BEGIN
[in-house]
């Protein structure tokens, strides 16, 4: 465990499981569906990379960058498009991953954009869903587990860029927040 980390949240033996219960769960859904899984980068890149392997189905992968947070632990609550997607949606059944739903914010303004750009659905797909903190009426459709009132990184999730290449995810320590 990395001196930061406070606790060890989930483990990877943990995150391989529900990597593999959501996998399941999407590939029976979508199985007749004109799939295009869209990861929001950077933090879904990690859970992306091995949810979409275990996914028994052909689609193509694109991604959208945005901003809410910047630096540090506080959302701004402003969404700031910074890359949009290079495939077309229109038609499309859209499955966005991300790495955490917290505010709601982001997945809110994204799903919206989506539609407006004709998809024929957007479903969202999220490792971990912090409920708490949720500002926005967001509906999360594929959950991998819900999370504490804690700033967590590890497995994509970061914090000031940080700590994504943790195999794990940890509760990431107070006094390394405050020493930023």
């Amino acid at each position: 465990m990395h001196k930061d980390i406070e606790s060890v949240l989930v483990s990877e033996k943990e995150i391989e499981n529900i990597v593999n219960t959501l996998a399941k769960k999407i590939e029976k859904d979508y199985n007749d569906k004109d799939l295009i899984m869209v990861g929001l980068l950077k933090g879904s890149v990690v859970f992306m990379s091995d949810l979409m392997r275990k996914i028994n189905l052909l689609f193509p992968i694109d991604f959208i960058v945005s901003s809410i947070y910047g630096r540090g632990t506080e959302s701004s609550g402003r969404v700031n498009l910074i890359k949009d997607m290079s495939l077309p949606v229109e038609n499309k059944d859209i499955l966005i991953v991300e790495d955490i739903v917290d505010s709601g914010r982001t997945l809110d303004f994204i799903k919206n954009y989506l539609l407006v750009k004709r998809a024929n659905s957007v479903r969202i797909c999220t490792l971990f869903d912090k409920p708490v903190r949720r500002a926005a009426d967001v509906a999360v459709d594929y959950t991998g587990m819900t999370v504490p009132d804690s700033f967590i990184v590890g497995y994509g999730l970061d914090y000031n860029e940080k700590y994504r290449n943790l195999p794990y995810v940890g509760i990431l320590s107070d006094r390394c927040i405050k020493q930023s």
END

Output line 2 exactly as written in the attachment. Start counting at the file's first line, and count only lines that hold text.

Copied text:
């Protein structure tokens, strides 16, 4: 465990499981569906990379960058498009991953954009869903587990860029927040 980390949240033996219960769960859904899984980068890149392997189905992968947070632990609550997607949606059944739903914010303004750009659905797909903190009426459709009132990184999730290449995810320590 990395001196930061406070606790060890989930483990990877943990995150391989529900990597593999959501996998399941999407590939029976979508199985007749004109799939295009869209990861929001950077933090879904990690859970992306091995949810979409275990996914028994052909689609193509694109991604959208945005901003809410910047630096540090506080959302701004402003969404700031910074890359949009290079495939077309229109038609499309859209499955966005991300790495955490917290505010709601982001997945809110994204799903919206989506539609407006004709998809024929957007479903969202999220490792971990912090409920708490949720500002926005967001509906999360594929959950991998819900999370504490804690700033967590590890497995994509970061914090000031940080700590994504943790195999794990940890509760990431107070006094390394405050020493930023």